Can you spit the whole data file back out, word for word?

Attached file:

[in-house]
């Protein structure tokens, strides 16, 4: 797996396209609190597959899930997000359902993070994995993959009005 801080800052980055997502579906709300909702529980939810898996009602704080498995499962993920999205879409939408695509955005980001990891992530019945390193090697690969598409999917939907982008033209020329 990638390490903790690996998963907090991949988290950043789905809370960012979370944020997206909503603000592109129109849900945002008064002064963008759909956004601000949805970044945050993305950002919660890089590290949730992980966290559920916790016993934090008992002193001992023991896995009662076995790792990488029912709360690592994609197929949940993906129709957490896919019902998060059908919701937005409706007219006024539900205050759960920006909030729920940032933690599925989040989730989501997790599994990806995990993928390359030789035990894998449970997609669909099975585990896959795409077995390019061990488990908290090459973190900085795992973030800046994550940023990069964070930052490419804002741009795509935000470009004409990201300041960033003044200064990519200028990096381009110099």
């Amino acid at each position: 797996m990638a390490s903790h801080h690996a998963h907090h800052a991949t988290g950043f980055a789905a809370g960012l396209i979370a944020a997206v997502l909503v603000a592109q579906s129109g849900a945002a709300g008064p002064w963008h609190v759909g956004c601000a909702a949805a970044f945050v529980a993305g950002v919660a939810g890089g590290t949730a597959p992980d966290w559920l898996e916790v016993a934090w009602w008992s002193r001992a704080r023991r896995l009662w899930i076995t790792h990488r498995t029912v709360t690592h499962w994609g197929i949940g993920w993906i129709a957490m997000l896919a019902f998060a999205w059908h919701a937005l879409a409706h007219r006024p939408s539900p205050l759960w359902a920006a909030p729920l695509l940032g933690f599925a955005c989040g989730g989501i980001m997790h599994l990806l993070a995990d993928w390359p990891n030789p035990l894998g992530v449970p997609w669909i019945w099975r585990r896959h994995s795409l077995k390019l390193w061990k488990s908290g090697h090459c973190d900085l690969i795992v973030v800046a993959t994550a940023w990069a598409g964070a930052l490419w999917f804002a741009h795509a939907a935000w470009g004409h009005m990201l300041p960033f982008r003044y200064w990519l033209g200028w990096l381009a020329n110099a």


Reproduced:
[in-house]
């Protein structure tokens, strides 16, 4: 797996396209609190597959899930997000359902993070994995993959009005 801080800052980055997502579906709300909702529980939810898996009602704080498995499962993920999205879409939408695509955005980001990891992530019945390193090697690969598409999917939907982008033209020329 990638390490903790690996998963907090991949988290950043789905809370960012979370944020997206909503603000592109129109849900945002008064002064963008759909956004601000949805970044945050993305950002919660890089590290949730992980966290559920916790016993934090008992002193001992023991896995009662076995790792990488029912709360690592994609197929949940993906129709957490896919019902998060059908919701937005409706007219006024539900205050759960920006909030729920940032933690599925989040989730989501997790599994990806995990993928390359030789035990894998449970997609669909099975585990896959795409077995390019061990488990908290090459973190900085795992973030800046994550940023990069964070930052490419804002741009795509935000470009004409990201300041960033003044200064990519200028990096381009110099």
């Amino acid at each position: 797996m990638a390490s903790h801080h690996a998963h907090h800052a991949t988290g950043f980055a789905a809370g960012l396209i979370a944020a997206v997502l909503v603000a592109q579906s129109g849900a945002a709300g008064p002064w963008h609190v759909g956004c601000a909702a949805a970044f945050v529980a993305g950002v919660a939810g890089g590290t949730a597959p992980d966290w559920l898996e916790v016993a934090w009602w008992s002193r001992a704080r023991r896995l009662w899930i076995t790792h990488r498995t029912v709360t690592h499962w994609g197929i949940g993920w993906i129709a957490m997000l896919a019902f998060a999205w059908h919701a937005l879409a409706h007219r006024p939408s539900p205050l759960w359902a920006a909030p729920l695509l940032g933690f599925a955005c989040g989730g989501i980001m997790h599994l990806l993070a995990d993928w390359p990891n030789p035990l894998g992530v449970p997609w669909i019945w099975r585990r896959h994995s795409l077995k390019l390193w061990k488990s908290g090697h090459c973190d900085l690969i795992v973030v800046a993959t994550a940023w990069a598409g964070a930052l490419w999917f804002a741009h795509a939907a935000w470009g004409h009005m990201l300041p960033f982008r003044y200064w990519l033209g200028w990096l381009a020329n110099a």